If you’re visiting in June or July, you’ll also be treated to the colorful explosion of 17 species of orchid blooming across the volcano, and, no matter what time of year you tackle the Quill, don’t be alarmed by the constant rustling you’ll hear on the ground around you—it’s just the hermit crabs rolling downhill to escape your terrifying footsteps.

Save some time to explore the capital, Oranjestad, by foot (it won’t take long). This small area is home to some of the best-preserved Colonial-era buildings in the entire Western hemisphere, including Upper Town’s Fort Oranje (circa 1729). Behind the fort is a small historical museum that you may want to hit before striking out on your meander, and feel free to ask about the occasionally-available walking tours while here. Otherwise, head back out and wander the alleys, where you’ll encounter the remains of the 1755 Dutch Reform Church (including the bell tower) and the walls of the 1739 Honen Dalim Synagogue, the second oldest known example in this part of the world.

Down the hill in Lower Town, walk the coastline, where the stone remains of 600 warehouses recall the once-bustling days when the port saw up to 300 ships daily under its policy of economic neutrality. It’s this neutrality that allowed the colonies to purchase arms and ammunition here during the American Revolution, leading some historians to say there would be no United States without Statia. The island would ultimately become the first to acknowledge the sovereignty of the newly minted nation, too, with an official canon salute welcoming a ship in November 16, 1776, now known as Statia Day and widely celebrated across the island annually.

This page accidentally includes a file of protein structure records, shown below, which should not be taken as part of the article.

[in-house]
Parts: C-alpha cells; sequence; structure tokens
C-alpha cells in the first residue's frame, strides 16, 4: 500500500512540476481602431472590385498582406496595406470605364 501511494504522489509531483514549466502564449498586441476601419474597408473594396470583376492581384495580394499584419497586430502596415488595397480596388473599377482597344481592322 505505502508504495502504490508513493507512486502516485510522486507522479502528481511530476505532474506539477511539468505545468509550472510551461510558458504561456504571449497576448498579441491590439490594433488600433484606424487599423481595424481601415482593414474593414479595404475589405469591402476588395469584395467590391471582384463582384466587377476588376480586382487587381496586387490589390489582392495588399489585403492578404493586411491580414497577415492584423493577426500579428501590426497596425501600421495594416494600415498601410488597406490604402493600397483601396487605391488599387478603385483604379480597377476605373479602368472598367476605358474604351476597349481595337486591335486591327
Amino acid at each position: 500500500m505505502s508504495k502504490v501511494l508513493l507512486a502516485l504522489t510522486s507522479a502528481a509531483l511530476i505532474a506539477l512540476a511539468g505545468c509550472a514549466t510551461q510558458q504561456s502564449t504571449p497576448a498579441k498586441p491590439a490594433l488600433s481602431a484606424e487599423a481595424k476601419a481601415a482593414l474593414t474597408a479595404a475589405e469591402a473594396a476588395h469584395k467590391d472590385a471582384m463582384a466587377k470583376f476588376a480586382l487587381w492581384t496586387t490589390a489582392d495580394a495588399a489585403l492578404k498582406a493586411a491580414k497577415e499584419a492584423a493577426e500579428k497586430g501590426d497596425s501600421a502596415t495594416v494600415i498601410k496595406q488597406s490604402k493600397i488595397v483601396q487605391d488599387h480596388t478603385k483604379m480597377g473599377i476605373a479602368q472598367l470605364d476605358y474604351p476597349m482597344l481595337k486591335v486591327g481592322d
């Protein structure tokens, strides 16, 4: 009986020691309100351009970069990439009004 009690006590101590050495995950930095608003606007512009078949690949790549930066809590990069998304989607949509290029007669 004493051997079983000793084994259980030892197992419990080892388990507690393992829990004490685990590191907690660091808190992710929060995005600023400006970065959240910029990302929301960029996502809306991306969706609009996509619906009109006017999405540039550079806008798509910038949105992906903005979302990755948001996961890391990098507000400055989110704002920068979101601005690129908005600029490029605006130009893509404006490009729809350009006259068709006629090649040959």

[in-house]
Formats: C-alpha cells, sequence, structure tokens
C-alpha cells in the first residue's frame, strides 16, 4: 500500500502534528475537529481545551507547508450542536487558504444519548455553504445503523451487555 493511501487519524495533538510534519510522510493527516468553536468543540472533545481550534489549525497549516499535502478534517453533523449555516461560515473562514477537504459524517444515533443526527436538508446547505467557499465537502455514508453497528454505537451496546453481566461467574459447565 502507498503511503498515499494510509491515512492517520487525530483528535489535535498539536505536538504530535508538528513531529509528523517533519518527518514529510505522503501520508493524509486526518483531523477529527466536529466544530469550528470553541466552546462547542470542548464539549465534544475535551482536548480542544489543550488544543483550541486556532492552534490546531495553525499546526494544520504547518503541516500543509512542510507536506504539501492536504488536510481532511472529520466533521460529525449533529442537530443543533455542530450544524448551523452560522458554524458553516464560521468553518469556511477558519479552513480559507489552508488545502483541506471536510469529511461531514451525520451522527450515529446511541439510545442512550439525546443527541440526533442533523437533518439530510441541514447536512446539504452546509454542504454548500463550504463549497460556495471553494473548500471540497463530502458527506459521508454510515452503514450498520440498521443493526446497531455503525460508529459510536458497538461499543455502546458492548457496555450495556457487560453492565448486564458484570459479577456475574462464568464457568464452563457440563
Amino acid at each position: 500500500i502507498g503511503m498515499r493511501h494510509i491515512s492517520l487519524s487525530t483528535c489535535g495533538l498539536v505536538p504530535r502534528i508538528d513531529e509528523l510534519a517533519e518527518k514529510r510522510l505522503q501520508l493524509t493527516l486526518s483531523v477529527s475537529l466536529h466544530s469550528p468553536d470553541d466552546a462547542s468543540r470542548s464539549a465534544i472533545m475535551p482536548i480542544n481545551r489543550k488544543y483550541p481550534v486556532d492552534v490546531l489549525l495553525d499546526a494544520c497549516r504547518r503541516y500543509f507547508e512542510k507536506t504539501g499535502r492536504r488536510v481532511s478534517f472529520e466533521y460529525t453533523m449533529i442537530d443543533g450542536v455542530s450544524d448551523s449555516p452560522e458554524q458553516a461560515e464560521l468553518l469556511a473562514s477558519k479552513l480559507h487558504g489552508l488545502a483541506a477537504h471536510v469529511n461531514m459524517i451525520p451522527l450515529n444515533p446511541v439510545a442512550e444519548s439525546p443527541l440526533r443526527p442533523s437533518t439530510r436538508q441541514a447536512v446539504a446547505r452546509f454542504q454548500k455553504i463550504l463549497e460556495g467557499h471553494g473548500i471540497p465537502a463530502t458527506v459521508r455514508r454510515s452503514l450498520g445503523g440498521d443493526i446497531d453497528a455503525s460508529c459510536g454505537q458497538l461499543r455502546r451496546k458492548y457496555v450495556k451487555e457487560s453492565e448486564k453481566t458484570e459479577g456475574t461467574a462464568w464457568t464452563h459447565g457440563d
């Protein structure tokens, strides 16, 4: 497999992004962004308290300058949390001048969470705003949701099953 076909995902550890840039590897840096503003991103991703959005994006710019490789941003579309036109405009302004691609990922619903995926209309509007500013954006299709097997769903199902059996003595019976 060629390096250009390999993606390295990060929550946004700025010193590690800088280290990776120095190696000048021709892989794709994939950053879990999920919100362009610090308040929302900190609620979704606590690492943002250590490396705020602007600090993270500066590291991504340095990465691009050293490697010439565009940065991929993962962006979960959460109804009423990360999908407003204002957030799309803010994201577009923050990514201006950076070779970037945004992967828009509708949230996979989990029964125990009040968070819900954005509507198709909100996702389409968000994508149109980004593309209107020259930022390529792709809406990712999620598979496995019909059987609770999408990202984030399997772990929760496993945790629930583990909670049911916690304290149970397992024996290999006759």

William Drumm

Let the Glass Beads of Statia Find You

Here, along the main drag of Lower Town, you’ll find Scubacqua Dive Center, your go-to for exploring the 6,800-acre marine park off Statia’s shores. You can certainly spend the morning snorkeling among sea turtles and sharks if that’s your speed, but divers are treated to a whopping 36 impressive sites from shipwrecks and cliffs to lava flows and the drop off, and the island’s reefs are among the healthiest you’ll find.

Scubacqua will help curate your ideal underwater journey based on ability and interest, but be sure to keep an eye peeled for one of the island’s elusive blue beads on the sea floor. These beads have a dark history, originally used as tokens and rewards given to enslaved persons not just here but across the Caribbean and occasionally in Europe. An entire economy grew around these glass beads, and because Statia was the epicenter of the slave trade in the Americas, so too did an impressive cache of blue beads flow through the island.

Legend holds that the formerly enslaved residents of Statia cast their beads into the sea when slavery was abolished here in 1863, but most likely, there happen to be more beads around Statia than other islands simply because of the sheer volume that passed through here and were abandoned in coastal warehouses after emancipation. Today, the history of the beads is deeply revered, and the baubles are once again treasured, but now you must find them or—as the islanders insist—be found by them. The beads were made in a variety of sizes and shades of blue (and even some other colors on occasion), but the common thread that runs between all of them, according to absolutely anyone you meet here, is that you’re destined to return to Statia once one finds you.